For many Americans, this is a puzzling time for the economy. On the one hand, unemployment is low and people are shopping their hearts out. On the other, the stock market is volatile and even economists are unsure where the country is headed.
Such uncertainty is especially worrisome for those moving to take a new job during the first quarter of 2019. Should they buy a property in the new area or wait until the dust settles for the economy and the housing market? That’s a key question.
Merrill Ottwein, a veteran real estate broker specializing in relocation, offers general pointers for buyers unsure of the market.
“Buying a home in a hurry could be a terrific decision if it gets you a dream place and prevents you from locking yourself into an expensive long-term lease. But it could be a lousy choice if you aren’t careful what you buy,” says Ottwein, a past president of the National Association of Exclusive Buyer Agents (naeba.org).
One factor pushing some job-changers into the hasty purchase is the prospect of rising mortgage rates in coming months, according to Paul Lueken, the CEO of a mortgage lending firm based in Chicago.
“Look for the housing sector to have a tougher year in 2019, unless 30-year fixed mortgage rates can fall back to the low fours,” Lueken says.
But in most neighborhoods, home valuations should remain relatively stable in the near future, regardless of a possible slump in the overall economy, says Mark Boud, the chief economist for Metrostudy, a firm that provides market intelligence to the homebuilding industry.
Boud says that even if there is a recession in coming months, home values won’t drop the way they did during the downturn a decade ago. That’s because many areas remain short on housing inventory, particularly in the starter-home segment.
Here are a few pointers for income-limited homebuyers in a hurry:
-- Challenge the idea of accepting a long commute.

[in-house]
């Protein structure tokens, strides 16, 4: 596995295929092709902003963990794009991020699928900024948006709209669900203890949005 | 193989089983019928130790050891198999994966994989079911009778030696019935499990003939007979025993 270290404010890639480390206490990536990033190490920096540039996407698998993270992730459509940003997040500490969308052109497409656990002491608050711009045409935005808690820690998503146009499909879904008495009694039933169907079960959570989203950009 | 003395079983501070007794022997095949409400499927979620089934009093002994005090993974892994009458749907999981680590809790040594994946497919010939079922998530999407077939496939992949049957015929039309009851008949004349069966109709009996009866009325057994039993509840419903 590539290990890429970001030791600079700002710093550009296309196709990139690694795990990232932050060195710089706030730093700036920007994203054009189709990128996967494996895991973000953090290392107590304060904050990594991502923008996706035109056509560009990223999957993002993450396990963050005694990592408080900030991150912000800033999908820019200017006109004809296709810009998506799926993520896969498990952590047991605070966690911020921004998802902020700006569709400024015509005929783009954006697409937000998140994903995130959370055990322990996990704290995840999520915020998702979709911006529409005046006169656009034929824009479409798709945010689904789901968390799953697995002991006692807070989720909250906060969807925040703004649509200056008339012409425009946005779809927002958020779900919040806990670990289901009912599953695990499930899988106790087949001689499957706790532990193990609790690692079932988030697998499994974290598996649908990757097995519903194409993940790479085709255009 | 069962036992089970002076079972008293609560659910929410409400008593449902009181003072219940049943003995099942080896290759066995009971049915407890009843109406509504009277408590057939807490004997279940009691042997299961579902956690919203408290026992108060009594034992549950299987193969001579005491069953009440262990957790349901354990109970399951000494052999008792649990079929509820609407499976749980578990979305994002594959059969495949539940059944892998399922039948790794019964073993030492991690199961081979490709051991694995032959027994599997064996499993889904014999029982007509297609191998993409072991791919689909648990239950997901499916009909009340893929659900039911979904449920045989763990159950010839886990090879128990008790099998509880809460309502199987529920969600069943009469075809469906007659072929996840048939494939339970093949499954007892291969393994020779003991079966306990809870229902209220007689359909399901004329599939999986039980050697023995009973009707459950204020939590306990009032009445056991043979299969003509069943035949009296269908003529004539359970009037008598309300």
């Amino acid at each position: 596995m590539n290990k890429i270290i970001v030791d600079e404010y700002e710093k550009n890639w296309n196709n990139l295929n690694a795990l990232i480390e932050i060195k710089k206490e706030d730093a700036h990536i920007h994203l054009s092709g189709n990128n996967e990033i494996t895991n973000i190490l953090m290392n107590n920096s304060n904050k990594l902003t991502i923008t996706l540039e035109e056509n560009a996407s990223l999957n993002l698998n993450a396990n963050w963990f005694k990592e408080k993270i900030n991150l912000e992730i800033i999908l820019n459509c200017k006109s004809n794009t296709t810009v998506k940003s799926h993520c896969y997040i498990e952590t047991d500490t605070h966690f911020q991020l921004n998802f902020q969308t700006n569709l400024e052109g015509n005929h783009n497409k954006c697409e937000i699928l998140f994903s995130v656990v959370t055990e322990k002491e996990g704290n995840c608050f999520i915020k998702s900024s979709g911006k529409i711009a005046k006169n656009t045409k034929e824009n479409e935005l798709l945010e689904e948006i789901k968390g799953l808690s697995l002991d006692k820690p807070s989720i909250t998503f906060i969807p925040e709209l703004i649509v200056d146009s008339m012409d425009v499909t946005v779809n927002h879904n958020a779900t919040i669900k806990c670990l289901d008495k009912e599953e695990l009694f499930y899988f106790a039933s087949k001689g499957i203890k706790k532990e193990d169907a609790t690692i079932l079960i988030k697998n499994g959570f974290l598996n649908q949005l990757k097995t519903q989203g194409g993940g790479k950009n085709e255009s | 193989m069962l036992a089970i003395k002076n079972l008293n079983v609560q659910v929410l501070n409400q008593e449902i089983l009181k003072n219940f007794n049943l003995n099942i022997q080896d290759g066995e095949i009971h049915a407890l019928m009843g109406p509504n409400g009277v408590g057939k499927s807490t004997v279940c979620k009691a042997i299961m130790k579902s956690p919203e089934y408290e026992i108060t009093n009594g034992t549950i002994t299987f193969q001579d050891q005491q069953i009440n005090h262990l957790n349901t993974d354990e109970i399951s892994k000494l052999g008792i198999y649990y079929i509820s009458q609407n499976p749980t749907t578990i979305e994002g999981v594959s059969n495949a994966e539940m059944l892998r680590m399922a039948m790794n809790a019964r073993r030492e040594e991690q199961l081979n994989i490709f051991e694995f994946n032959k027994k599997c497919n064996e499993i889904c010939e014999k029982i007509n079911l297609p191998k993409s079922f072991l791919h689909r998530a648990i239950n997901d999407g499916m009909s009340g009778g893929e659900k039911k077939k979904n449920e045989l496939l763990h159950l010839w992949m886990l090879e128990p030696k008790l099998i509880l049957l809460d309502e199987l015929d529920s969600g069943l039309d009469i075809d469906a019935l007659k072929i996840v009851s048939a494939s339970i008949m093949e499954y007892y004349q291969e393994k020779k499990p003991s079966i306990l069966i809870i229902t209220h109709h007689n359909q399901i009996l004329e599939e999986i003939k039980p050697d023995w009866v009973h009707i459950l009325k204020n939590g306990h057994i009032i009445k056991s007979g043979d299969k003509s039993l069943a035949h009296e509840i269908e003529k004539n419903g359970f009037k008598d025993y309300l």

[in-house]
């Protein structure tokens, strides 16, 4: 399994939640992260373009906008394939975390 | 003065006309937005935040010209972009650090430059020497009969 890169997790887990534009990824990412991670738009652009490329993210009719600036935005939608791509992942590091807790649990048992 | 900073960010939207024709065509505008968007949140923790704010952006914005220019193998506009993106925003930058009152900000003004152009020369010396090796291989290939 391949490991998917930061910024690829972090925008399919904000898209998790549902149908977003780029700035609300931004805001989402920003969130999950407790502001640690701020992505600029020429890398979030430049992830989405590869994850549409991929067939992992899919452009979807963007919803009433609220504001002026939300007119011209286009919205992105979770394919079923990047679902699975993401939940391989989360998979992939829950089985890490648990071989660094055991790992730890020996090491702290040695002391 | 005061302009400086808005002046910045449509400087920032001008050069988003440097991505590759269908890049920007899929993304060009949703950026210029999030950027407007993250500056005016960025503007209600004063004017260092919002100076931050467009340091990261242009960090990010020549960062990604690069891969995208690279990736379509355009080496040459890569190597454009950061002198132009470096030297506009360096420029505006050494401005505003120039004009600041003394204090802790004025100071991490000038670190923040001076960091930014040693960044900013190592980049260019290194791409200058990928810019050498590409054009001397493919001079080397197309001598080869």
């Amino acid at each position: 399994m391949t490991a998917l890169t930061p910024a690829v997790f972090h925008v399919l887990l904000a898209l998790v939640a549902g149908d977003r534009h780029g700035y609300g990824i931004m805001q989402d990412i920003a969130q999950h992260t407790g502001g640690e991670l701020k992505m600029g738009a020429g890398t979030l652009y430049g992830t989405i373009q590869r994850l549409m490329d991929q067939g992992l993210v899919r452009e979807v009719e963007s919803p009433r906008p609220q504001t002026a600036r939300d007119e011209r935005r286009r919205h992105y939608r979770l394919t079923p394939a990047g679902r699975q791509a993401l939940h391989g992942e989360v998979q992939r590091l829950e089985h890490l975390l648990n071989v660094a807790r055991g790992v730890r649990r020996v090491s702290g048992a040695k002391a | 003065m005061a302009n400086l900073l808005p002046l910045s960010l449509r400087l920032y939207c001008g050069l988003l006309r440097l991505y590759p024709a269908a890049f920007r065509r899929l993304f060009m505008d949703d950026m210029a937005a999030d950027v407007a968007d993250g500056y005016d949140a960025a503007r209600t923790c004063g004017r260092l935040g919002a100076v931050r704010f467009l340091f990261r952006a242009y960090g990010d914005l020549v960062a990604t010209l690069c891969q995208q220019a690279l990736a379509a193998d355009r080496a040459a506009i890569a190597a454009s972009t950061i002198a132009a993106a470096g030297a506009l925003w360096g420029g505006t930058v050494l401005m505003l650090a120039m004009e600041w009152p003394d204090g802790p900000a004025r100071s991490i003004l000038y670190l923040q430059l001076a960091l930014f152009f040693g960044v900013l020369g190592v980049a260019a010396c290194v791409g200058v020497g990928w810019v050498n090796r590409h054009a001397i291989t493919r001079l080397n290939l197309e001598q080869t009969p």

It’s no secret that housing is still a major expense for those on tight budgets, especially first-time buyers with moderate incomes. Because of that, some buyers make tough trade-offs they later come to regret. Ottwein says it’s not unusual for some purchasers to accept a punishing commute to a distant community in order to buy a large house.
How long a commute is too long? That depends on the buyers involved and the type of commute. For example, driving in heavy stop-and-start traffic can become far more tiring than one on a free-flowing highway.
“I would worry about any commute that’s over 50 minutes each way. But in some cases, this could be tolerable to get what you want. For example, if you work in the city but love horses, you might be willing to make a long daily commute to get the rural acreage you need for that lifestyle,” Ottwein says.
-- Exercise caution before buying a “fixer-upper.”
Ottwein urges any homebuyer considering a property that needs rehab work to get reliable estimates on the cost of restoring the place. To obtain a sense of potential repair costs, your home inspector can help with estimates, and your real estate agent should be willing to help you arrange with contractors for bids.
Are you convinced you could handle the renovation work yourself?
If so, Ottwein recommends you do a reality check by canvassing friends who know you well. Ask them if they think this big do-it-yourself project would be a good option for you, both in terms of your skill level and available free time.
“Your friends can help you gain perspective on the possible pitfalls,” he says.
-- Choose options early when buying in a new subdivision.
If you’re planning to purchase a brand-new house, you’re likely to be faced with many trade-offs before your contract is written.
“For one package price, some builders give lump-sum allowances for anything ranging from lighting fixtures to appliances to landscaping to kitchen cabinets. Anything not included in that package will cost you extra money,” Ottwein says.
These choices should be made before the sales contract is written, but not under pressure from a hurried homebuilder or salesperson.
Those who are indecisive at the outset may find they have to pay a premium price for options they later decide they want.
“Once your contract is signed, you have little leverage left in negotiating with the builder," Ottwein says.
New-home buyers on a tight budget may wish to defer those items that can be installed later with relative ease, such as landscaping upgrades or window treatments.
“Lock in early those choices that are part of the infrastructure. The other options can wait until you have the funds to put them in yourself,” Ottwein says.
(To contact Ellen James Martin, email her at firstname.lastname@example.org.)